Cooperative Fish and Wildlife Research Units Program: Montana Fishery
Education, Research and Technical Assistance for Managing Our Natural Resources

Voss, N. S., R. Al-Chokhachy, A. J. Sepulveda, C. E. Verhille, M. P. Ruggles, and A. V. Zale. 2022. The importance of phenology and thermal exposure to early life history success of non-native Smallmouth Bass in the Yellowstone River. Transactions of the American Fisheris Society 151:527-542. DOI: 10.1002/tafs.10364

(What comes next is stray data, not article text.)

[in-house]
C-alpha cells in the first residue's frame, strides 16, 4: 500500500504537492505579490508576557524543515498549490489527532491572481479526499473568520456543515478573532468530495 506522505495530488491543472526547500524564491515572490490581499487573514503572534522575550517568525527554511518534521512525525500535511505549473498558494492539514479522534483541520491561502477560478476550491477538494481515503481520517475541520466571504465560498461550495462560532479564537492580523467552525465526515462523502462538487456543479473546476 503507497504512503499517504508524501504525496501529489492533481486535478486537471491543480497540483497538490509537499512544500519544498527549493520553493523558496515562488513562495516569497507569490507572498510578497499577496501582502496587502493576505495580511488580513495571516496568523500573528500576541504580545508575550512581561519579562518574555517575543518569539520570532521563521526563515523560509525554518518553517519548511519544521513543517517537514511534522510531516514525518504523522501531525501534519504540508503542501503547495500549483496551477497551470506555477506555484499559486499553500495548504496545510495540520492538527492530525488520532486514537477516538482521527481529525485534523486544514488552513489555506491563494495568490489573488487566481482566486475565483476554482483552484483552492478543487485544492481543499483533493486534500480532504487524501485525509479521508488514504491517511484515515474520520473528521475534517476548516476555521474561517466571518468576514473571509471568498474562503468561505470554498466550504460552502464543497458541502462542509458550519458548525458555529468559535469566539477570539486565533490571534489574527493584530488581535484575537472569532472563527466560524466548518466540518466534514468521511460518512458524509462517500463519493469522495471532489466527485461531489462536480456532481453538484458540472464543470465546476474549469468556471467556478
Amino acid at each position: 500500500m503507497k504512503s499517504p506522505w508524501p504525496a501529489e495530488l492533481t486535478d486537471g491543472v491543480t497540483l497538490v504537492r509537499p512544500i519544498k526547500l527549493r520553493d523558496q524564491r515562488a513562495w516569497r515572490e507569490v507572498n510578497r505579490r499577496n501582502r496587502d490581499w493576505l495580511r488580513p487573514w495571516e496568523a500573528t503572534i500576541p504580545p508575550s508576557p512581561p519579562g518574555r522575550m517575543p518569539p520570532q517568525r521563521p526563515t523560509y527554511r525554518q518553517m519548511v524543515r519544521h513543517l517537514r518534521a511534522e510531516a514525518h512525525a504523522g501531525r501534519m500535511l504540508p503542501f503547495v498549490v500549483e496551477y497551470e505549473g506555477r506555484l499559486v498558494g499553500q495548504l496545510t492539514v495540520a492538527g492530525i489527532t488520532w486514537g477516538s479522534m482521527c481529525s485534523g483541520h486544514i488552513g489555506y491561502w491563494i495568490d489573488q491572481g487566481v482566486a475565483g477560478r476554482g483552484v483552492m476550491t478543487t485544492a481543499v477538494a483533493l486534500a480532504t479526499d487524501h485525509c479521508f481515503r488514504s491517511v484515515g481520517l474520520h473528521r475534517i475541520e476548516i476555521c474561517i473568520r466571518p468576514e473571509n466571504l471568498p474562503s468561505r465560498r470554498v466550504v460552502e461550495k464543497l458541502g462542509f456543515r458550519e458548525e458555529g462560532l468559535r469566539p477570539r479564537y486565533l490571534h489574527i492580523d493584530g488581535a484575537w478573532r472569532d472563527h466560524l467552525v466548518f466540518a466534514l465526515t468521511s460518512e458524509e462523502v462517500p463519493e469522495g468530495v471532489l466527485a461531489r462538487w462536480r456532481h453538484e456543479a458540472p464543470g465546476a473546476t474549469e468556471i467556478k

Knowledge of the potential spread of an introduced species is critical to direct management efforts to where they will provide the greatest benefits. The Smallmouth Bass Micropterus dolomieu, is an example of a fish that has been introduced globally, often spreads following introduction, and has substantial predatory impacts on fish assemblages. We evaluated Smallmouth Bass spread in the free-flowing Yellowstone River, Montana, where this non-native fish has expanded from warmer, downstream sections of river into colder, upstream sections. We hypothesized that progressively colder upstream climates would limit age-0 growth and overwinter survival in the Yellowstone River, thereby curbing potential upstream spread. We documented the phenology, growth, and overwinter survival of age-0 Smallmouth Bass across a gradient of temperature and population densities. Age-0 individuals were rare or absent throughout the uppermost upstream distribution of adults, suggesting that something limits or discourages reproduction farther upstream. However, we found no support for colder water temperatures alone as the limiting factor. Age-0 body size at the onset of winter did not differ significantly among the uppermost 200 km of their distribution. Rather, the earlier hatching timing exhibited by some age-0 individuals in colder, upstream sections allowed them to experience longer growing seasons than many individuals in warmer, downstream sections. This counter-intuitive hatching phenology mediated much of the negative effect of colder upstream climates on growth. Furthermore, evidence of successful overwinter survival and simulations of age-0 starvation mortality indicated that age-0 individuals at the upstream extent of their distribution successfully recruited to the age-1 year-class in four consecutive years. Taken together, our results suggest that Smallmouth Bass have not yet reached the thermal limit of their upstream distribution in the Yellowstone River, and that further spread will probably be driven by complex interactions between density dependence, spawn timing, and ambient thermal and hydrologic regimes.